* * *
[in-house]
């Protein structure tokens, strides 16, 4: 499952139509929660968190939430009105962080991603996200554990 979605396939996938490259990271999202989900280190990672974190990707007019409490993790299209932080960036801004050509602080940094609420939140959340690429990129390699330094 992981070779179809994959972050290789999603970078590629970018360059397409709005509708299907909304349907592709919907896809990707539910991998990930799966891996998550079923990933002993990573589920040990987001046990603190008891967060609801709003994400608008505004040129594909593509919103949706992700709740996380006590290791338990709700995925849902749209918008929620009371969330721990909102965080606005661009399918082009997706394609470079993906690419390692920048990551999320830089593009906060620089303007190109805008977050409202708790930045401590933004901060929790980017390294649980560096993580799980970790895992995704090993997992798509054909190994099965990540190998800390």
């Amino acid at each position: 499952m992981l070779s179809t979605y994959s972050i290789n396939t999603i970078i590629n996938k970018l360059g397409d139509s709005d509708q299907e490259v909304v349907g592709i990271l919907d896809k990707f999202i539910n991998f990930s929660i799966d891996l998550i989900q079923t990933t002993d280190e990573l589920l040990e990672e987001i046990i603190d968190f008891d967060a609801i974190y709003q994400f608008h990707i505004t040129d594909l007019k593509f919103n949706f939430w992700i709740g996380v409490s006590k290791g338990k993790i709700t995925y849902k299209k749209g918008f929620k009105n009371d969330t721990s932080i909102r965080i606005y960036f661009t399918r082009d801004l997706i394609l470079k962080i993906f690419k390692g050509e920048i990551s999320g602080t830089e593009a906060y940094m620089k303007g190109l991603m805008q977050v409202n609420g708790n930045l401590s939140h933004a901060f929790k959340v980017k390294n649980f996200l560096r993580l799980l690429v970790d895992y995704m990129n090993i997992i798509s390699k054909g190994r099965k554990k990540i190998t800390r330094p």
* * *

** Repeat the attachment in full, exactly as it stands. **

[in-house]
């Protein structure tokens, strides 16, 4: 499952139509929660968190939430009105962080991603996200554990 979605396939996938490259990271999202989900280190990672974190990707007019409490993790299209932080960036801004050509602080940094609420939140959340690429990129390699330094 992981070779179809994959972050290789999603970078590629970018360059397409709005509708299907909304349907592709919907896809990707539910991998990930799966891996998550079923990933002993990573589920040990987001046990603190008891967060609801709003994400608008505004040129594909593509919103949706992700709740996380006590290791338990709700995925849902749209918008929620009371969330721990909102965080606005661009399918082009997706394609470079993906690419390692920048990551999320830089593009906060620089303007190109805008977050409202708790930045401590933004901060929790980017390294649980560096993580799980970790895992995704090993997992798509054909190994099965990540190998800390």
């Amino acid at each position: 499952m992981l070779s179809t979605y994959s972050i290789n396939t999603i970078i590629n996938k970018l360059g397409d139509s709005d509708q299907e490259v909304v349907g592709i990271l919907d896809k990707f999202i539910n991998f990930s929660i799966d891996l998550i989900q079923t990933t002993d280190e990573l589920l040990e990672e987001i046990i603190d968190f008891d967060a609801i974190y709003q994400f608008h990707i505004t040129d594909l007019k593509f919103n949706f939430w992700i709740g996380v409490s006590k290791g338990k993790i709700t995925y849902k299209k749209g918008f929620k009105n009371d969330t721990s932080i909102r965080i606005y960036f661009t399918r082009d801004l997706i394609l470079k962080i993906f690419k390692g050509e920048i990551s999320g602080t830089e593009a906060y940094m620089k303007g190109l991603m805008q977050v409202n609420g708790n930045l401590s939140h933004a901060f929790k959340v980017k390294n649980f996200l560096r993580l799980l690429v970790d895992y995704m990129n090993i997992i798509s390699k054909g190994r099965k554990k990540i190998t800390r330094p």